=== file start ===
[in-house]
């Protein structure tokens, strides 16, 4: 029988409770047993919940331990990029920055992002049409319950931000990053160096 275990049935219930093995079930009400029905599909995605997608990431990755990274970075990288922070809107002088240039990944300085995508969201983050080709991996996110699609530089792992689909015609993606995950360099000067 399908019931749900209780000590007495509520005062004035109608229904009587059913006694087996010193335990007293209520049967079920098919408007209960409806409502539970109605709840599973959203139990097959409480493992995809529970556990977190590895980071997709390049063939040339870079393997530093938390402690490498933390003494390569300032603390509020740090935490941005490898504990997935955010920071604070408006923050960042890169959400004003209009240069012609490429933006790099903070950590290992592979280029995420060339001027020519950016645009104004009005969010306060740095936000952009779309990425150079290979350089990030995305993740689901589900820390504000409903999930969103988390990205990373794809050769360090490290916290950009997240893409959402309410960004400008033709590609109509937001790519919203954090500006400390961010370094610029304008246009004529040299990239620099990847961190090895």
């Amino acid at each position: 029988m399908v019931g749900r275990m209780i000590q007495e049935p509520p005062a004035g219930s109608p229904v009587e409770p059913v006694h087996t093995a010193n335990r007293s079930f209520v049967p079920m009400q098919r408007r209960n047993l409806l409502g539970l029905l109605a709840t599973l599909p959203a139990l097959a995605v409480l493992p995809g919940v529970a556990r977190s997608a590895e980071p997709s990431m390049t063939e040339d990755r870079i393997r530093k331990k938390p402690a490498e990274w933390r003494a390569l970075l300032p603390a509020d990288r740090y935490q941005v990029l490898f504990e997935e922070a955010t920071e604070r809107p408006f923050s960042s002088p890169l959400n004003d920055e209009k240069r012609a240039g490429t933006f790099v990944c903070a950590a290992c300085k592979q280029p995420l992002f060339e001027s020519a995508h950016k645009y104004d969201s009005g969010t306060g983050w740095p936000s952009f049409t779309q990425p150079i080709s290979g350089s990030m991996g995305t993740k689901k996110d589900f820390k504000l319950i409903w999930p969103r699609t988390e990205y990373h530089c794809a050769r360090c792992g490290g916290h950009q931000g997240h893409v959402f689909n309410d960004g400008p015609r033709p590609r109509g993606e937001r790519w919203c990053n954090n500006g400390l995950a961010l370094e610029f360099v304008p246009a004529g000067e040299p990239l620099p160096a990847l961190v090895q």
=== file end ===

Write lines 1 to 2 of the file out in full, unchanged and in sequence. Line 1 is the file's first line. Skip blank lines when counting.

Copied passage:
[in-house]
């Protein structure tokens, strides 16, 4: 029988409770047993919940331990990029920055992002049409319950931000990053160096 275990049935219930093995079930009400029905599909995605997608990431990755990274970075990288922070809107002088240039990944300085995508969201983050080709991996996110699609530089792992689909015609993606995950360099000067 399908019931749900209780000590007495509520005062004035109608229904009587059913006694087996010193335990007293209520049967079920098919408007209960409806409502539970109605709840599973959203139990097959409480493992995809529970556990977190590895980071997709390049063939040339870079393997530093938390402690490498933390003494390569300032603390509020740090935490941005490898504990997935955010920071604070408006923050960042890169959400004003209009240069012609490429933006790099903070950590290992592979280029995420060339001027020519950016645009104004009005969010306060740095936000952009779309990425150079290979350089990030995305993740689901589900820390504000409903999930969103988390990205990373794809050769360090490290916290950009997240893409959402309410960004400008033709590609109509937001790519919203954090500006400390961010370094610029304008246009004529040299990239620099990847961190090895």